Cordiality is also good politics. The PT’s ability to build a wide coalition with a variety of churches, community centers, labor organizations, social movements, and intellectual currents stems from this very fact. Its ability to navigate the juridicismo of Brasilia’s ruling class and deftly nudge it to one side is the result of this deeply Brazilian instinct. Bolsonaro’s classical liberalism and the reduction of clientelism by scaling back the state runs counter to the social expectations of the Northeast.
Because cordiality is a more pronounced feature of feudal societies, patrimonial socialism informs the PT’s model of state-driven development for the Northeast. There have been a number of successes of this model in recent years, which even led to it being adopted by the centrist politicians who dethroned the PT in their own strongholds.
One notable example is the Salvador subway, launched by the state-owned CCR Metrô Bahia in 2014. It completely revitalized the city. It has 370,000 passengers a day. The bike lanes which run alongside the tracks are also heavily used. This was a project by the state government of Bahia, which has been under PT control since 2003.
Another example is the revitalization project for Salvador’s historical center, championed by former prefect Antônio Carlos Magalhães Neto, an “homem cordial” par excellence. The project cleaned up and secured a large coastal section of the city and restored a number of old decrepit buildings. Neto is from one of the most powerful political dynasties in Brazil and his influence runs so deep in Bahia that governance is basically a family affair. The cleanup of Salvador was a matter of maintenance and improvement of the familial patrimony.
The regional splits that characterized Brazil’s developmental history have a large impact on the political cultures that characterize today’s contested present. As Lula enters power, so does the political culture of the Northeast.
The Real Kalergi Plan
Miquel Vila has written a biographical article covering the life of Richard Nikolaus Eijiro, Count of Coudenhove-Kalergi. Half Austrian and half Japanese by birth, Kalergi was a cosmopolitan thinker who envisioned a pan-European great power ruled by a spiritual aristocracy to compete against Russia and the United States. While he is known as the “grandfather” of the EU, he had wished to be the “father” of a much more robust European geopolitical bloc.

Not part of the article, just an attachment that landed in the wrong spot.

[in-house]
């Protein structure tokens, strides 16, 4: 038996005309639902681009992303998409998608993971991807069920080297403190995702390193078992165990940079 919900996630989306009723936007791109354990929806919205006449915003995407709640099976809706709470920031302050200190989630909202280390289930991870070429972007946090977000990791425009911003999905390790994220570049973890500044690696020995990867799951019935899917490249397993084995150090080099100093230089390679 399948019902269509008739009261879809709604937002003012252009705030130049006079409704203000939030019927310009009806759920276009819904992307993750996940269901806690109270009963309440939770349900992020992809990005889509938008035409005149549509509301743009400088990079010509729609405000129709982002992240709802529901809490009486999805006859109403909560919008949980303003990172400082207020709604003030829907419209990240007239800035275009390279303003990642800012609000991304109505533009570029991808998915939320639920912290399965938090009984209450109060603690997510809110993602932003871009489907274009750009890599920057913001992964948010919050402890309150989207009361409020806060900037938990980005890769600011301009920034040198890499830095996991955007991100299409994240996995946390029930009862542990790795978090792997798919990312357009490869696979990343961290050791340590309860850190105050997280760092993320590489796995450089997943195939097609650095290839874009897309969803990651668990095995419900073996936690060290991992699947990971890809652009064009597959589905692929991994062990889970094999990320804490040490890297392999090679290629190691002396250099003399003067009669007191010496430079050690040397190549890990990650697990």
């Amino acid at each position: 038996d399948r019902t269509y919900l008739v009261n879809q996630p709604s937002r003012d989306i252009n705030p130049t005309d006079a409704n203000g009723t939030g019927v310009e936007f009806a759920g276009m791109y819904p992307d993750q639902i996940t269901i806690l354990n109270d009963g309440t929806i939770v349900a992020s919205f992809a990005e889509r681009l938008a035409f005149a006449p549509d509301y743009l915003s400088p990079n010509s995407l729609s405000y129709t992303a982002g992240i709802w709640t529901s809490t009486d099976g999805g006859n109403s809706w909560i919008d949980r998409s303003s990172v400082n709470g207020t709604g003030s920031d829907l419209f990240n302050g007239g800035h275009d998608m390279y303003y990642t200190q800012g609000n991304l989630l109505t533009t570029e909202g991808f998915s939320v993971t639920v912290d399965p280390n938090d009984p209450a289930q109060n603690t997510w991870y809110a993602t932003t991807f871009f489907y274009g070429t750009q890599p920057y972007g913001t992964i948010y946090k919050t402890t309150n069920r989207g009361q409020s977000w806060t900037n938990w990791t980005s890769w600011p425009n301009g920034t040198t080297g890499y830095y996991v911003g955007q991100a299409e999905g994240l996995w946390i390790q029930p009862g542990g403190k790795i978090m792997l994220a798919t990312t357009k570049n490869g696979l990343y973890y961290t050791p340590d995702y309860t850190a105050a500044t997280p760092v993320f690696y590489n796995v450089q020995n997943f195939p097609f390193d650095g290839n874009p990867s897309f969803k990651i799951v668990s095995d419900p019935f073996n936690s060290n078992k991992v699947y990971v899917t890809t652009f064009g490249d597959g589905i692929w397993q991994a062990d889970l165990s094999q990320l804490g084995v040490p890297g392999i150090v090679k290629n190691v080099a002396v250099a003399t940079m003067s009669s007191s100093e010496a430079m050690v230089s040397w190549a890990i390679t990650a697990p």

Though he was an active advocate and well-connected, the political climate of the interwar period worked against him:
Ultimately, this instinct against populism and mass mobilization may have been the Pan-European movement’s barrier to greater political power. Pan-Europa’s propaganda mostly targeted Europe’s intellectual and political elites. In the beginning, this helped Kalergi’s voice reach the most prestigious circles of continental Europe. Kalergi was never the populist type, like Mussolini. But in the midst of a social crisis, it was his populist opponents that were able to pressure establishment leaders into opening the institutions of power to them. Many elites might have been intellectually sympathetic to the idea of a united Europe, but saw a better candidate to protect their position in mass parties with street power than Kalergi’s toothless Pan-European Union. Pan-Europa also suffered from a second weakness: the institutions targeted by nationalist and socialist movements were those of existing states, whereas the political project of a united Europe required institutions that had not yet been built.
This mix of disadvantages proved fatal for the European movement. With the rise of communist agitation and rising violence as rival movements brawled in the streets, European elites weren’t willing to take their chances.
The Europe we see today rides in the passenger seat of U.S. foreign policy. But wherever the theme of European sovereignty can be found in postwar European politics—especially Charles de Gaulle—Kalergi’s influence is closely felt.
Here’s what’s been on the front page lately:
Why We Need the Center for Strategic Translation by Tanner Greer. The American Governance Foundation is launching a new institution to help American decision makers understand China.
What Everyone Got Wrong on the Brazilian Elections by Avetis Muradyan. Brazil’s 2022 election pitted the pro-Lula Northeast against the Bolsonarist South. The conflict between regions goes back centuries. Brazil’s political future depends on resolving it.
The Mirage of European Sovereignty by Miquel Vila. Count Richard von Coudenhove-Kalergi dreamed of a united Europe led by a new spiritual aristocracy. Known today as the EU’s grandfather, his dream is largely forgotten.
I Don’t Want to Be an Internet Person by Ginevra Davis. I went to a rave hosted by the Milady NFT project and met its enigmatic creator. I came away from it fearing the human cost of our internet-obsessed culture.
Institutional Reforms Built the British Empire by Davis Kedrosky. At the dawn of the early modern period, elite-driven transformations in law and political economy primed Britain to become one of the most powerful, industrialized empires ever known.
That’s all for now.